Tuesday, April 30, 2013

Morally Dubious Experiments

In 2008 the Vatican published a list of new social sins that at the time gave the media something to talk about and a reason to laugh. The sins listed were bio-ethical violations, such as birth control; morally dubious experiments, such as stem cell research; drug abuse; environmental pollution; contributing to widening the divide between rich and poor; excessive wealth; and creating conditions for poverty. The  Kyeongyang magazine has taken a close look at each of these offenses, separately and in detail. This month a professor at the Catholic University of Daegu discusses "morally dubious experiments."

These experiments, he says, are like thorns on a rose bush, a two-edged sword, which under the guise of scientific experiments causes a lot of trouble. The human medical experiments run by Unit 731 of the Japanese army in China on Koreans and the Chinese are well-known. They  injected prisoners of war with anthrax bacteria and small pox germs to follow the progress of the contamination. There were other experiments but far too many to mention and the barbarity of what was done even difficult to speak about.

The professor also mentions the gruesome experiments performed by the Nazis on their Jewish prisoners. Also mentioned were the experiments, in1932, on Southern Blacks, by the U.S. Public Health Service, to determine the progress of syphilis, and even though medicine for the disease was available, it was not given to the patients. A similar experiment by the U. S. was conducted on prisoners and the mentally sick in Guatemala; here they were infected with syphilis to determine how useful penicillin would be in curing the disease. There were also the experiments by the CIA, until 1973, during which the government experimented on how to control behavior by drugs, electric shock, radiation, supersonic waves, and the like.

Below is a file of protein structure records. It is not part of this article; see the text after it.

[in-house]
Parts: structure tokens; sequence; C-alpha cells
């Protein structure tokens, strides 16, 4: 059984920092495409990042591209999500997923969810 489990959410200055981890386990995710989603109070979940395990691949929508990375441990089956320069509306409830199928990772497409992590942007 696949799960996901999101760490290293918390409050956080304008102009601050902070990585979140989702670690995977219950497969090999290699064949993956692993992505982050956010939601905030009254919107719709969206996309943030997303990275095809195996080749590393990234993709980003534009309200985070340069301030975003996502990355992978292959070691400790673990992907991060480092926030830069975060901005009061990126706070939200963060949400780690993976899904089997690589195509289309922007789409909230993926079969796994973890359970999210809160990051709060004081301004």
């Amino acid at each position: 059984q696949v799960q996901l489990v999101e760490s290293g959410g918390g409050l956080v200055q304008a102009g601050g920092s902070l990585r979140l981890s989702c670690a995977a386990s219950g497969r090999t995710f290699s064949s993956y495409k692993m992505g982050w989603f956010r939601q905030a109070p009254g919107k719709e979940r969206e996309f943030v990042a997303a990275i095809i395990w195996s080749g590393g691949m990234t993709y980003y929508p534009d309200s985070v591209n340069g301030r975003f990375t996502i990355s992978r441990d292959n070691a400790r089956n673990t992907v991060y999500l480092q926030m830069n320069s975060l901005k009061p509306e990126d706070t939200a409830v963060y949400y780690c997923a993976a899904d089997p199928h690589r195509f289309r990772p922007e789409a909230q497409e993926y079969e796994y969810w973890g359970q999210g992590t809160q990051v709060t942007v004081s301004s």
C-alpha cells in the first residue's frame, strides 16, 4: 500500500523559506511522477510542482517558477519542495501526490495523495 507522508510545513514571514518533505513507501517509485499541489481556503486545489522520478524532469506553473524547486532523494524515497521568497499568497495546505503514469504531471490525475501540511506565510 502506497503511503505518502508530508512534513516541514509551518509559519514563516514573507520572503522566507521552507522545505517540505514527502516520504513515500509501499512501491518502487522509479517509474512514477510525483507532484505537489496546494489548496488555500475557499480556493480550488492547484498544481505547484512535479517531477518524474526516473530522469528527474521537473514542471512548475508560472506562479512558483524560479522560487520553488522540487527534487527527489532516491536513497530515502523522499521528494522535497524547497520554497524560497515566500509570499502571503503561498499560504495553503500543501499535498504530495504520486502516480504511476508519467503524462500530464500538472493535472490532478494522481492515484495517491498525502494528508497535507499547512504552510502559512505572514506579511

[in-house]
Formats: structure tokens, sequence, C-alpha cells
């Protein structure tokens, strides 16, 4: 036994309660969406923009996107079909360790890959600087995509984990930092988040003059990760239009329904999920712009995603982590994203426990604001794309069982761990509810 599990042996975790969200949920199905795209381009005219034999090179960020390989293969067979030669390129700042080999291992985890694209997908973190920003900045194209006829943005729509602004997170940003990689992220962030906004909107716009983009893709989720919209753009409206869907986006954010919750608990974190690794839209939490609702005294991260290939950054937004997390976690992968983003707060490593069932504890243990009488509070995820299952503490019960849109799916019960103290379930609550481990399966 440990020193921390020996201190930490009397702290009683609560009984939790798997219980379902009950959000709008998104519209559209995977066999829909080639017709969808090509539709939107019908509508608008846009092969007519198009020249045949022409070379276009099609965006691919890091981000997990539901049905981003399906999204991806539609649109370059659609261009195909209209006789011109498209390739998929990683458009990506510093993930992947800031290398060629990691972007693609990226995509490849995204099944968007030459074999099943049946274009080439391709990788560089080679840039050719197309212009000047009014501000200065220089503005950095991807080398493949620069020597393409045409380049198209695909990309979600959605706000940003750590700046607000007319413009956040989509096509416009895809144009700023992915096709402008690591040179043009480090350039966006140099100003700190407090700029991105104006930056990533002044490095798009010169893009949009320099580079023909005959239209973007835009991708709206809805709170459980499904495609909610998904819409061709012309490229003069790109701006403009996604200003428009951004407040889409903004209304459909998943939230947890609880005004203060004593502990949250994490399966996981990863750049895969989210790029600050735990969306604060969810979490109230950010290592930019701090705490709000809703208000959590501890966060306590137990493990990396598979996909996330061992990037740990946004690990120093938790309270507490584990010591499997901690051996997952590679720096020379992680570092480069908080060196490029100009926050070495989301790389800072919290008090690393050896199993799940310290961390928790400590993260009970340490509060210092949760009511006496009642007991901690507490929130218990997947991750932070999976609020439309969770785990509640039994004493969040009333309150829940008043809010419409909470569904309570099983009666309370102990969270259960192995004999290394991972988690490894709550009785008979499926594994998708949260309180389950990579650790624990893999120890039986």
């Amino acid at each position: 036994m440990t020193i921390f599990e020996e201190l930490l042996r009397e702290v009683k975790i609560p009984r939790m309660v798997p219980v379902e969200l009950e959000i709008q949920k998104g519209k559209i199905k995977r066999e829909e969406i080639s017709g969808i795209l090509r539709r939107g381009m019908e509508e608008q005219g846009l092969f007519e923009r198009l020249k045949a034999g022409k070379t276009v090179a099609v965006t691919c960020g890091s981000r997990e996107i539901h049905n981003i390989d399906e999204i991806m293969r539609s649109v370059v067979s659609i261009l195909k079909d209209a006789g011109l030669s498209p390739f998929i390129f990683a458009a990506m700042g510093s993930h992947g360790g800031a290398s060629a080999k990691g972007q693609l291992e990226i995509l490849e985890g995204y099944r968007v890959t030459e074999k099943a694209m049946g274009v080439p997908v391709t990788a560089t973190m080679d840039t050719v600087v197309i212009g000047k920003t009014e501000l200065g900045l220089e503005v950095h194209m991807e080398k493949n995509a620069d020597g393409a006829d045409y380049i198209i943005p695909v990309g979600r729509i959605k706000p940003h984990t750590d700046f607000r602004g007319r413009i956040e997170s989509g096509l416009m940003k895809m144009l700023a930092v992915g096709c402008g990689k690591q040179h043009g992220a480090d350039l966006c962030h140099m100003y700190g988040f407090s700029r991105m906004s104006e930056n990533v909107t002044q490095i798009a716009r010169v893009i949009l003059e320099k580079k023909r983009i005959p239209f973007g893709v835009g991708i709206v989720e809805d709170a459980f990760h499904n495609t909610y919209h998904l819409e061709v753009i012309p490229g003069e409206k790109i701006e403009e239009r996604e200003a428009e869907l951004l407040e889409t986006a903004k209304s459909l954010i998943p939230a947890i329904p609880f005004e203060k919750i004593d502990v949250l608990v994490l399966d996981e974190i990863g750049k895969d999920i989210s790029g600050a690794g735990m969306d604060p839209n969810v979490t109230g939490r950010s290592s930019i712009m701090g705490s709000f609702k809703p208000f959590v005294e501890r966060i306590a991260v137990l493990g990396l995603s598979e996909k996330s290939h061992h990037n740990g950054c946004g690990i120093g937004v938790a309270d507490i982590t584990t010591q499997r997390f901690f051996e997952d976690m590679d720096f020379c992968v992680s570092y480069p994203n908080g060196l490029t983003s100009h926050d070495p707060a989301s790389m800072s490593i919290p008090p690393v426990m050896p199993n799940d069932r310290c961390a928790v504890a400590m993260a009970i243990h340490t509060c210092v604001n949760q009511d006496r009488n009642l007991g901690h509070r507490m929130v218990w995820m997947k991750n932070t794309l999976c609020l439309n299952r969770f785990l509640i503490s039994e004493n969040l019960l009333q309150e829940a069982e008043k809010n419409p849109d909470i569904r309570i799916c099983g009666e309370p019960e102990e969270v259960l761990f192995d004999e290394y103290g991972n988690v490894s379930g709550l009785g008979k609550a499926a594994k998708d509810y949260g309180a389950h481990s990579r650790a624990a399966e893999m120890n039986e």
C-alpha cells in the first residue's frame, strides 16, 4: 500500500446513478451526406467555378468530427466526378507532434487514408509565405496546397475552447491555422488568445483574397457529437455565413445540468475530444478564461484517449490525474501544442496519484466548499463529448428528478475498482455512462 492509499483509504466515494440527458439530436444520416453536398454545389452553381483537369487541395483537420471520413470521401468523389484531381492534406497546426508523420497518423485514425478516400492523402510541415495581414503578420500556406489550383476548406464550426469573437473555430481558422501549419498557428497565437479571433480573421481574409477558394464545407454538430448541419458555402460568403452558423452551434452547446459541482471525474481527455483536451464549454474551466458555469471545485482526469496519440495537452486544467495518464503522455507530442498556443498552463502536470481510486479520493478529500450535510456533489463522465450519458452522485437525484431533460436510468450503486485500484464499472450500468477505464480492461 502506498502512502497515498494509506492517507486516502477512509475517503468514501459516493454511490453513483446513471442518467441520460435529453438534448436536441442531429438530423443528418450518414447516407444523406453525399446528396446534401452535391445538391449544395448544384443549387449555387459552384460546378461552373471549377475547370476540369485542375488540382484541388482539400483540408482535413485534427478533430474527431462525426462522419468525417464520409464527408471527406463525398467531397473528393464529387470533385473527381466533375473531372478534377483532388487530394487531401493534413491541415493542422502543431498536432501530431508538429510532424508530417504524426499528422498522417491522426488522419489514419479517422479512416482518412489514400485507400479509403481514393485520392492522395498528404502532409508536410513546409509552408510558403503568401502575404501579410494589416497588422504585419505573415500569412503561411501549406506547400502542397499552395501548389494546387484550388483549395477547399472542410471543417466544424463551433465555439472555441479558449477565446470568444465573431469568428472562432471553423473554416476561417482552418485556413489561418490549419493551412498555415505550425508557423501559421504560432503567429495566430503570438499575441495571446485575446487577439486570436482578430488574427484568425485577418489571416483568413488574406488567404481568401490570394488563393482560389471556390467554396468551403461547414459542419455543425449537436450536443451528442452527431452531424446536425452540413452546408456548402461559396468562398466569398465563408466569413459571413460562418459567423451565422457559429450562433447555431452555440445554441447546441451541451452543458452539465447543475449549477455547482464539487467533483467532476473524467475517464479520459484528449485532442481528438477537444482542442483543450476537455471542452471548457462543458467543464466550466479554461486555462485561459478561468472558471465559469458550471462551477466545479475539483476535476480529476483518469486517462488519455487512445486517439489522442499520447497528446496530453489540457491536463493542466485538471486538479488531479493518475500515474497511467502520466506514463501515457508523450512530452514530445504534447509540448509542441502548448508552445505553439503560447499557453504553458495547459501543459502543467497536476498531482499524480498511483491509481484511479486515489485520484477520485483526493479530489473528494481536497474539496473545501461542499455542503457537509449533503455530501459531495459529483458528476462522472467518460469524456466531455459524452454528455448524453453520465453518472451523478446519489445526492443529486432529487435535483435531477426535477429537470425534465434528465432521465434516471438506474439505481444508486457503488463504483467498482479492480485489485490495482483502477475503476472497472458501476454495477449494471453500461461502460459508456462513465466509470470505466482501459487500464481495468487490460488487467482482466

Denunciation of these immoral human experiments had good results. Those that participated in these experiments during the Second World War were given serious punishment. In 1947 a set of guidelines, called the Nuremberg Principles, was proclaimed by the United Nations, detailing what is permissible in medical experiments. In1964, the Declaration of Helsinki was a means of governing international research, providing guidelines for biomedical research involving human subjects. Korea has also established, he says, what is allowed in clinical trials, as well as setting up other regulations in medical matters.

Even though there are international regulations governing these matters, because of the sovereignty of each nation, unethical experiments are still occurring, such as nuclear testing. From 1945 to 1998, there have been 1,851 nuclear experiments. In 1963, because of the radioactive nuclear fallout, Russia and the U. S. agreed to stop the atmospheric experiments and to limit the experiments to the underground.

The amount of plutonium in our atmosphere because of nuclear testing, the professor surmises, is about 3.5 tons and its lethal effects will take thousands of years to dissipate. Another likely destructive scenario, but potentially more immanently catastrophic for humanity, the professor believes, will be the nuclear fallout from our energy generating nuclear plants, similar to what happened at Fukushima, Japan. The possible destruction of nature and human life are not being considered as we continue to experiment with nuclear energy. The professor would like to see a Maginot Line put in place that would block any more experiments of this type. If we don't heed the calls for stopping these experiments, he's convinced that the future will be a perilous time for both humanity and the planet.  

1 comment:

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